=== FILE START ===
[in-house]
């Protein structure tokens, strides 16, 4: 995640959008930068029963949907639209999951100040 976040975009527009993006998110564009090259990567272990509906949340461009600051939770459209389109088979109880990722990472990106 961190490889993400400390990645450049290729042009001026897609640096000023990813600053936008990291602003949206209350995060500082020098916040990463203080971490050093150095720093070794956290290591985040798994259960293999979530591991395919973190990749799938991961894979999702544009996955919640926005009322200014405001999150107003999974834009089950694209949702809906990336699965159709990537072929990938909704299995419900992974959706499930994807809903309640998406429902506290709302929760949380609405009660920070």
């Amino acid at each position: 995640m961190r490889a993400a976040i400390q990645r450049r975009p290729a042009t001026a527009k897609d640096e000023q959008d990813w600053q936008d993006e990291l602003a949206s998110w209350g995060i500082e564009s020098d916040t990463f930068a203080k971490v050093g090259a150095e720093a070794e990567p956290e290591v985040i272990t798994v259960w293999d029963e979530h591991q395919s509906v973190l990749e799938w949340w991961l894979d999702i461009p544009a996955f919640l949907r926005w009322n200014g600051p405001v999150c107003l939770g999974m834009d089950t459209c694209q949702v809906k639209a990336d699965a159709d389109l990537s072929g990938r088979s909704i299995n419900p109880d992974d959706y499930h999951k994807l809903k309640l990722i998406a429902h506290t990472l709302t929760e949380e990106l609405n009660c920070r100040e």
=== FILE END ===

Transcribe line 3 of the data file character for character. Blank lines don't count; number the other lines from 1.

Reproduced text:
């Amino acid at each position: 995640m961190r490889a993400a976040i400390q990645r450049r975009p290729a042009t001026a527009k897609d640096e000023q959008d990813w600053q936008d993006e990291l602003a949206s998110w209350g995060i500082e564009s020098d916040t990463f930068a203080k971490v050093g090259a150095e720093a070794e990567p956290e290591v985040i272990t798994v259960w293999d029963e979530h591991q395919s509906v973190l990749e799938w949340w991961l894979d999702i461009p544009a996955f919640l949907r926005w009322n200014g600051p405001v999150c107003l939770g999974m834009d089950t459209c694209q949702v809906k639209a990336d699965a159709d389109l990537s072929g990938r088979s909704i299995n419900p109880d992974d959706y499930h999951k994807l809903k309640l990722i998406a429902h506290t990472l709302t929760e949380e990106l609405n009660c920070r100040e």